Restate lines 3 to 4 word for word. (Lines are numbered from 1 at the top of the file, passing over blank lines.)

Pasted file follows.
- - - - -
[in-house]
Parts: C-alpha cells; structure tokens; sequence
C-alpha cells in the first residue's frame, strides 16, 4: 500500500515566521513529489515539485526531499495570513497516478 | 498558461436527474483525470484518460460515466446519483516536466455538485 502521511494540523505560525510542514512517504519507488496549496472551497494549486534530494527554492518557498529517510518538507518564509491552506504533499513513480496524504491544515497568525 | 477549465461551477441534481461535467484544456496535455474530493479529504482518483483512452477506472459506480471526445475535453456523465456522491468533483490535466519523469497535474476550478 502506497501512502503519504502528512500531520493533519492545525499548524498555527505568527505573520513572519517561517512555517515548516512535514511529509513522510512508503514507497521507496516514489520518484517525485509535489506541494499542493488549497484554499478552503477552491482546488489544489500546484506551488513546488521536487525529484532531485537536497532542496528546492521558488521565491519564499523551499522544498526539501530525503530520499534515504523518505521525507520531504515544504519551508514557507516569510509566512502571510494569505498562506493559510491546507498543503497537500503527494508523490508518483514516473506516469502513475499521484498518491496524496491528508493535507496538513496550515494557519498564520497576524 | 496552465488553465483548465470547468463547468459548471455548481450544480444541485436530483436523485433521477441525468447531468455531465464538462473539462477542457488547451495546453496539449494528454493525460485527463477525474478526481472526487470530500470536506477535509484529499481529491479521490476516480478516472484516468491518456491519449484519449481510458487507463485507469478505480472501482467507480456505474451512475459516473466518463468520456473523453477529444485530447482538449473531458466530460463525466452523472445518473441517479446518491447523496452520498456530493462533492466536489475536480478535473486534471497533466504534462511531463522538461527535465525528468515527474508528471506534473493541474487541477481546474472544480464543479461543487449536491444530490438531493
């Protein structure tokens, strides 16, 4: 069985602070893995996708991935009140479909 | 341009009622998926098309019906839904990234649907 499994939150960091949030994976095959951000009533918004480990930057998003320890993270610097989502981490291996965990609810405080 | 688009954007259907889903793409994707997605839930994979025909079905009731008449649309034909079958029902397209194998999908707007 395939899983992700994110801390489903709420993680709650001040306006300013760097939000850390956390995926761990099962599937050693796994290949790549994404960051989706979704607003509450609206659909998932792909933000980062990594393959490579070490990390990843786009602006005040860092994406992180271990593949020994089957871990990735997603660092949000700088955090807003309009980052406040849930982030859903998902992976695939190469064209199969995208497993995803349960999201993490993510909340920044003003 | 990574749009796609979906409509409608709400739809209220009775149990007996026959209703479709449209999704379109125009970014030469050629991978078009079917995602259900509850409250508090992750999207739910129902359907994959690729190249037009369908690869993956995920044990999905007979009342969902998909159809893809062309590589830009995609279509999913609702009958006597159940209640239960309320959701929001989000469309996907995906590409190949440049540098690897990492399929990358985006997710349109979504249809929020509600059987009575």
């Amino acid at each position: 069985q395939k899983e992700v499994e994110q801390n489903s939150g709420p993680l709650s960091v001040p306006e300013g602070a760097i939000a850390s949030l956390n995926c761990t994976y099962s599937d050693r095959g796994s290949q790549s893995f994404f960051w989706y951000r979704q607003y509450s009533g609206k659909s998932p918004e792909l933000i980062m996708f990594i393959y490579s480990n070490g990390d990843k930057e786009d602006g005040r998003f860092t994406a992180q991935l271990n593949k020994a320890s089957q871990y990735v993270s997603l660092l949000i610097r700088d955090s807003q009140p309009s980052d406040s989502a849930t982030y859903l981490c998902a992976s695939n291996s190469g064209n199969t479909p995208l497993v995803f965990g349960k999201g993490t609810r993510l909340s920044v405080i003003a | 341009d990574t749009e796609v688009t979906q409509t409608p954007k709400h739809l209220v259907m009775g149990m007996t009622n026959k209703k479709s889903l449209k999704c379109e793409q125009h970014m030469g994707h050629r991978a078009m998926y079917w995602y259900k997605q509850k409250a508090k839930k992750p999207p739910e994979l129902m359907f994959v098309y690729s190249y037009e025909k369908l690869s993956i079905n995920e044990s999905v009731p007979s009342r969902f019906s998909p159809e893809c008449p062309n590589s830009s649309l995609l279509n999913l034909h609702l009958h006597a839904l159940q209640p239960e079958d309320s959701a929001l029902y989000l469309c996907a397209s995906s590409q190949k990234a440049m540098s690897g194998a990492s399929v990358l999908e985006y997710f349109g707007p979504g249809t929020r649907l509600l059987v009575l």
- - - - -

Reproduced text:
C-alpha cells in the first residue's frame, strides 16, 4: 500500500515566521513529489515539485526531499495570513497516478 | 498558461436527474483525470484518460460515466446519483516536466455538485 502521511494540523505560525510542514512517504519507488496549496472551497494549486534530494527554492518557498529517510518538507518564509491552506504533499513513480496524504491544515497568525 | 477549465461551477441534481461535467484544456496535455474530493479529504482518483483512452477506472459506480471526445475535453456523465456522491468533483490535466519523469497535474476550478 502506497501512502503519504502528512500531520493533519492545525499548524498555527505568527505573520513572519517561517512555517515548516512535514511529509513522510512508503514507497521507496516514489520518484517525485509535489506541494499542493488549497484554499478552503477552491482546488489544489500546484506551488513546488521536487525529484532531485537536497532542496528546492521558488521565491519564499523551499522544498526539501530525503530520499534515504523518505521525507520531504515544504519551508514557507516569510509566512502571510494569505498562506493559510491546507498543503497537500503527494508523490508518483514516473506516469502513475499521484498518491496524496491528508493535507496538513496550515494557519498564520497576524 | 496552465488553465483548465470547468463547468459548471455548481450544480444541485436530483436523485433521477441525468447531468455531465464538462473539462477542457488547451495546453496539449494528454493525460485527463477525474478526481472526487470530500470536506477535509484529499481529491479521490476516480478516472484516468491518456491519449484519449481510458487507463485507469478505480472501482467507480456505474451512475459516473466518463468520456473523453477529444485530447482538449473531458466530460463525466452523472445518473441517479446518491447523496452520498456530493462533492466536489475536480478535473486534471497533466504534462511531463522538461527535465525528468515527474508528471506534473493541474487541477481546474472544480464543479461543487449536491444530490438531493
């Protein structure tokens, strides 16, 4: 069985602070893995996708991935009140479909 | 341009009622998926098309019906839904990234649907 499994939150960091949030994976095959951000009533918004480990930057998003320890993270610097989502981490291996965990609810405080 | 688009954007259907889903793409994707997605839930994979025909079905009731008449649309034909079958029902397209194998999908707007 395939899983992700994110801390489903709420993680709650001040306006300013760097939000850390956390995926761990099962599937050693796994290949790549994404960051989706979704607003509450609206659909998932792909933000980062990594393959490579070490990390990843786009602006005040860092994406992180271990593949020994089957871990990735997603660092949000700088955090807003309009980052406040849930982030859903998902992976695939190469064209199969995208497993995803349960999201993490993510909340920044003003 | 990574749009796609979906409509409608709400739809209220009775149990007996026959209703479709449209999704379109125009970014030469050629991978078009079917995602259900509850409250508090992750999207739910129902359907994959690729190249037009369908690869993956995920044990999905007979009342969902998909159809893809062309590589830009995609279509999913609702009958006597159940209640239960309320959701929001989000469309996907995906590409190949440049540098690897990492399929990358985006997710349109979504249809929020509600059987009575």